United Airlines may change route map post-coronavirus, says no hub is ‘sacred’

United Airlines may change route map post-coronavirus, says no hub is ‘sacred’

By Edward Russell, The Points Guy
 
United Airlines may change route map post-coronavirus, says no hub is ‘sacred’
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United Airlines is prepared for the possibility of a dramatic makeover once the coronavirus pandemic is past, including the possibility of cutting one of its eight hubs across the U.S.

None of the Chicago-based carrier’s hubs are “sacred” when it looks at rebuilding after the crisis, United president Scott Kirby said during a first quarter earnings call on Friday. Any decisions, however, are a ways off as passenger numbers remain near zero with no imminent signs of recovery.

“Everything is on the table in terms of what we look like,” he said. “While we don’t have plans to close hubs, when you say everything is on the table we mean everything — there are no sacred cows.”

The subject of closing hubs is a touchy one. They require significant investments by airlines, both financially — in terms of facilities and staff — and socially, in terms of support from the local community.

For example, US Airways’ decision to downsize Pittsburgh (PIT) — once the heart of its route map — from a hub to a focus city in 2004 left the community with bitter feelings. Those lingered for at least a decade, with the local CBS affiliate in 2014 calling American Airlines’ decision to close the former US Airways flight operations center there a “bitter pill.”

Bitter pill or not, airlines have closed hubs after each of the past three industry crises. American shut hubs in Nashville (BNA), Raleigh/Durham (RDU) and San Jose, California (SJC), in the years after the 1990 recession; Delta Air Lines closed Dallas/Fort Worth (DFW) and Memphis (MEM) hubs following 9/11 and the Great Recession, respectively; and United closed its Cleveland (CLE) hub in 2014.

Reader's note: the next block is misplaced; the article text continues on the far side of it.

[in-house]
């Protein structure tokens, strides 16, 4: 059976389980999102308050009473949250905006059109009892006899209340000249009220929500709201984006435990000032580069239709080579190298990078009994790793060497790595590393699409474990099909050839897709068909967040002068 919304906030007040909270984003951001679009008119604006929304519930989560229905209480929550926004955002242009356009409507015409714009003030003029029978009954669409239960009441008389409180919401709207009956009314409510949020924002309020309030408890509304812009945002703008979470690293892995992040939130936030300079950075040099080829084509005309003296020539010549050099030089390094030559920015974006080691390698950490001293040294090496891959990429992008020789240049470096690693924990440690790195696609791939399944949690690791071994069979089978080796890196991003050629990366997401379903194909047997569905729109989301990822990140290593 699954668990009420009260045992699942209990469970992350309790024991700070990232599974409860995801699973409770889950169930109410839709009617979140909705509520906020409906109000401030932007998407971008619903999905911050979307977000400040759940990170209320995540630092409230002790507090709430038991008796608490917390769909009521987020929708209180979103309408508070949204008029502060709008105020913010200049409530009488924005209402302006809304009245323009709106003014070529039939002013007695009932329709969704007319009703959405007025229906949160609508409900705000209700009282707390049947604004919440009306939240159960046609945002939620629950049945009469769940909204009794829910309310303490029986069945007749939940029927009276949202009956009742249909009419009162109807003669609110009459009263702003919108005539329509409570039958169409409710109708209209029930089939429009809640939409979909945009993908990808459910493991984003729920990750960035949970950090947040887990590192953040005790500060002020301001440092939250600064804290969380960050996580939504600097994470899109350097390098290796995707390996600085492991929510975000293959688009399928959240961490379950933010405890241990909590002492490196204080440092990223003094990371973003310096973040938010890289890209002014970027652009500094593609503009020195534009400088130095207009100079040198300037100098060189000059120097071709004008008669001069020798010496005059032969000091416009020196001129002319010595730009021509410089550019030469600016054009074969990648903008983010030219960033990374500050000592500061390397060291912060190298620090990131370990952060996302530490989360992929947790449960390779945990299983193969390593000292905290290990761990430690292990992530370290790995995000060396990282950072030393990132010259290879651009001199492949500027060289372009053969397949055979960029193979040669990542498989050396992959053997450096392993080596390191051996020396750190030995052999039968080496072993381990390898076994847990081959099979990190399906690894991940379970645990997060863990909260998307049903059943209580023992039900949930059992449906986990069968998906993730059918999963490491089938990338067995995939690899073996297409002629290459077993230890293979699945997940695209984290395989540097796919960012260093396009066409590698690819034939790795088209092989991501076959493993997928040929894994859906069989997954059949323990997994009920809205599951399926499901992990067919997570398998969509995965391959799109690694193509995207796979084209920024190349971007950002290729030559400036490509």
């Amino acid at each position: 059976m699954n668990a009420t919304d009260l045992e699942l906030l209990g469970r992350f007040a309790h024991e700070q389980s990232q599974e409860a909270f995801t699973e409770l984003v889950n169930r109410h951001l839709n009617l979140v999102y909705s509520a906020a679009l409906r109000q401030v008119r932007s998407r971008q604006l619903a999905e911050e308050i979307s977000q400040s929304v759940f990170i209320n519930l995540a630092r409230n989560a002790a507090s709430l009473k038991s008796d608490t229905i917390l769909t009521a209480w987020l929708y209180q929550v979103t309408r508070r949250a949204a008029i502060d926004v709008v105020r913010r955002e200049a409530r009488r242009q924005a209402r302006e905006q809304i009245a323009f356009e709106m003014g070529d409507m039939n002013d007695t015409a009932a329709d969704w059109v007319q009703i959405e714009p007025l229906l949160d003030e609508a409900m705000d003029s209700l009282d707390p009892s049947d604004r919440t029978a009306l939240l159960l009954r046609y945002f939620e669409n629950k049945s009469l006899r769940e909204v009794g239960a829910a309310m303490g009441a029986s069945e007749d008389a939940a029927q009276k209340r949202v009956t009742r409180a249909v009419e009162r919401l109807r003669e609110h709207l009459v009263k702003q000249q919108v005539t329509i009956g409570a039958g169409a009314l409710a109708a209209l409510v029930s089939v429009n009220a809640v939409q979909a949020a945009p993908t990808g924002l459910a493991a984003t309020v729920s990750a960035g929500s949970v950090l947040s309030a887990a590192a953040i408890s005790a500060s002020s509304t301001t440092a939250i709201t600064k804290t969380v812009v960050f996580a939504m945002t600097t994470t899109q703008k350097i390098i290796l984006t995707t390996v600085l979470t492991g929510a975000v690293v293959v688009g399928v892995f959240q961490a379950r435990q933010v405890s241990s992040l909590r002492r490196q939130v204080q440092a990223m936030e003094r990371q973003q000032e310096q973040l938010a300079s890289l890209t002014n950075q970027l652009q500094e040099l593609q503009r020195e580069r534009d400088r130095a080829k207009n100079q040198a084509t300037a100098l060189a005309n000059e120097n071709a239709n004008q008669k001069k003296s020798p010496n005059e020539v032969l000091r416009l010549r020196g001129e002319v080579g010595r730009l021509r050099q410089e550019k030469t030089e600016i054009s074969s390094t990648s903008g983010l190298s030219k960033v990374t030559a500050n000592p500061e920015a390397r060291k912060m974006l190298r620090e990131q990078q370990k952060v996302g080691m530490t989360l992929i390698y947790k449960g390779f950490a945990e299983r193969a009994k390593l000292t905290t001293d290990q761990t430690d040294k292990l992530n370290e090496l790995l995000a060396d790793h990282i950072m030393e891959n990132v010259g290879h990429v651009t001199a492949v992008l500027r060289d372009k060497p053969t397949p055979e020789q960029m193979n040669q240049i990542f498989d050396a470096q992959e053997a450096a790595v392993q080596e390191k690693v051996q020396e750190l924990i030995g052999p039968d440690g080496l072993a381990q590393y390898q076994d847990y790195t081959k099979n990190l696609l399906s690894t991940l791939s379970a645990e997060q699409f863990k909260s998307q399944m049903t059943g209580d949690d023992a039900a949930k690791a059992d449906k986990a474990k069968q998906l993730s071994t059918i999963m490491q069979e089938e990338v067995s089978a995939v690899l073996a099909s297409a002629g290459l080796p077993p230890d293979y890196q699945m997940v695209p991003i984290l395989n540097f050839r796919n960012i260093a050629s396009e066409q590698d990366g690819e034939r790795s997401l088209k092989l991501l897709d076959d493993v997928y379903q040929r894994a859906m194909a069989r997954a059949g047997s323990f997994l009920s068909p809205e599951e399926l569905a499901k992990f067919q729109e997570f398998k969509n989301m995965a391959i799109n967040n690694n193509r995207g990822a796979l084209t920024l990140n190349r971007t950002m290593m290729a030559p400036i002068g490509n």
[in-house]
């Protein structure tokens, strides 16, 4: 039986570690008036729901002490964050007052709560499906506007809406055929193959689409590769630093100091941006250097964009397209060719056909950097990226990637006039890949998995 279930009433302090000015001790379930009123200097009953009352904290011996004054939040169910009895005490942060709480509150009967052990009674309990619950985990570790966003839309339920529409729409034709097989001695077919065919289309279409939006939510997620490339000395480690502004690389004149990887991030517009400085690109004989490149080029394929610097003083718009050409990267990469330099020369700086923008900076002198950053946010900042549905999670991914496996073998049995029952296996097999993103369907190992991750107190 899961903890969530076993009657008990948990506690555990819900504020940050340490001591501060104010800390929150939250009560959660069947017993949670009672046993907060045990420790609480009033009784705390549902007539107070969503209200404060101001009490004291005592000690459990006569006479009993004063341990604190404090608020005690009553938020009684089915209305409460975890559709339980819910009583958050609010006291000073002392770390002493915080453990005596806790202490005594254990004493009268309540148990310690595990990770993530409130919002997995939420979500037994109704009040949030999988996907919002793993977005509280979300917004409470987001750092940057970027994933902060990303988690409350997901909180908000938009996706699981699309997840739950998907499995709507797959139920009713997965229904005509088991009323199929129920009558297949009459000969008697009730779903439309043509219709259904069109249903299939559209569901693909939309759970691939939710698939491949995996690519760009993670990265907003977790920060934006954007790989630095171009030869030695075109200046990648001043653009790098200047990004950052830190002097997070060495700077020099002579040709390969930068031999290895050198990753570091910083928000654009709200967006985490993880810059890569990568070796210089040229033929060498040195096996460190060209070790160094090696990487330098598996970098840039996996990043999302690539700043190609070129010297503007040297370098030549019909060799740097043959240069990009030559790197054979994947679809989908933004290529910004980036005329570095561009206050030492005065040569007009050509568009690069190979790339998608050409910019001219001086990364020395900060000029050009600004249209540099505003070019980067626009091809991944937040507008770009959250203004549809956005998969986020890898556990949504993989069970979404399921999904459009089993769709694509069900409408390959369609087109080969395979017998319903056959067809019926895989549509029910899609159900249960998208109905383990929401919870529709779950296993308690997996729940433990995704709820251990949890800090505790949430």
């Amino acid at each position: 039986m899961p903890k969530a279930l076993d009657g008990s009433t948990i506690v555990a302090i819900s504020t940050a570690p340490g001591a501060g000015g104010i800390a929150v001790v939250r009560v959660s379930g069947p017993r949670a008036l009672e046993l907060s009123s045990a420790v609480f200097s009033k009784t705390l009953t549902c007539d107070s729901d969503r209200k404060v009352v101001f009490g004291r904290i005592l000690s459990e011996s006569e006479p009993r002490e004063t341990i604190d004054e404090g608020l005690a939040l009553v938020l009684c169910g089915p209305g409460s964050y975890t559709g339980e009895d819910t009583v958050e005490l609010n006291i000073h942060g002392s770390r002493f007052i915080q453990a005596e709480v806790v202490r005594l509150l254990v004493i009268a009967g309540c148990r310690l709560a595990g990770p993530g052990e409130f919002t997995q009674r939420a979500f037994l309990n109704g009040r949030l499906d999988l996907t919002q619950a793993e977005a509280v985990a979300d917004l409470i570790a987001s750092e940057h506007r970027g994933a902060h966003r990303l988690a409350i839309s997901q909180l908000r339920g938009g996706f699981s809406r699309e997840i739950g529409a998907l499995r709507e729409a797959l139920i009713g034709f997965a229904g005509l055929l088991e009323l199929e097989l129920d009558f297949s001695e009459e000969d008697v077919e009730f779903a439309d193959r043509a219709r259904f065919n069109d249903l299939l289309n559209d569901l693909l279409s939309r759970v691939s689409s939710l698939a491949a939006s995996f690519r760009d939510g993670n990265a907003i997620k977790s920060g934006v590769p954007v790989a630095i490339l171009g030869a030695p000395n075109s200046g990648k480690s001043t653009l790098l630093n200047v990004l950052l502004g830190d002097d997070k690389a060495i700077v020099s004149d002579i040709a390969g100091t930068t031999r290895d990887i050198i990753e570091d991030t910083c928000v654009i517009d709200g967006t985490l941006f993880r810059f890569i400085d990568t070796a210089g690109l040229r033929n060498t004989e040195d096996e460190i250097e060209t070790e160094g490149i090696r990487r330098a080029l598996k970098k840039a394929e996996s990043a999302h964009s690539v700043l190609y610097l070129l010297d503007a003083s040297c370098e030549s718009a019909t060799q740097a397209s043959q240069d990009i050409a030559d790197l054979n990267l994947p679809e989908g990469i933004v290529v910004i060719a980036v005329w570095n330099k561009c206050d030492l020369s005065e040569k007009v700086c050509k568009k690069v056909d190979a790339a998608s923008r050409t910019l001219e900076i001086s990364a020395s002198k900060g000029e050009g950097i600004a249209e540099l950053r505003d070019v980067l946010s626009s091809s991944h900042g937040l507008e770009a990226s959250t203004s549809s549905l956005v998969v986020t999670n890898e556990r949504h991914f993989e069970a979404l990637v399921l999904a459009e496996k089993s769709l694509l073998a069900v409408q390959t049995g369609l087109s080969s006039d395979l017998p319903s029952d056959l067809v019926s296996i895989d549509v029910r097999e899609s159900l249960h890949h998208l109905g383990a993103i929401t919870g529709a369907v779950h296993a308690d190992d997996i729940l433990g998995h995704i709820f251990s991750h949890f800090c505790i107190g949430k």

The COVID-19 crisis for airlines is worse than each of those past downturns, making it reasonable to anticipate of similar map changes.

“Some investors were disappointed when one of your competitors insisted that they’re wed to their current hub structure,” J.P. Morgan analyst Jamie Baker said during Friday’s call when asking if United might close a hub. “Look I get it, it’s a touchy subject — no one ever comes down and goes ‘yeah, we’re going to close Memphis.'”

The competitor Baker referred to is American. Speaking during the Fort Worth, Texas-based carrier’s own earnings call on April 30, senior vice president of strategy Vasu Raja said American had “no plans” to close any of its nine hubs following the crisis.

When asked for specifics on the post-coronavirus network plan, Raja said major connecting complexes like Charlotte (CLT) and Dallas/Fort Worth (DFW) will remain but further plans will be decided in a “clean-sheet exercise” that is just beginning.

Brett Snyder, founder of the travel service Cranky Concierge, thinks United’s Los Angeles (LAX) hub is the “most up for grabs” on its map. The airport, while located in the second-most populous metropolitan area in the U.S., is a center of airline competition. American, Delta and United all consider it a hub, and Alaska Airlines and Southwest Airlines maintain significant bases there.

“They’re going to go back to their basics, and then grow back,” he said on how airlines may rebuild the maps after the crisis at the beginning of April.

United is not committing to any long-term changes yet. Unlike other carriers, it will not make a decision on retiring jets until it has a better view of the recovery — a view it shares for any network shake-ups.

“When we emerge from this, United Airlines — and the airline industry — is going to look different,” said Kirby.

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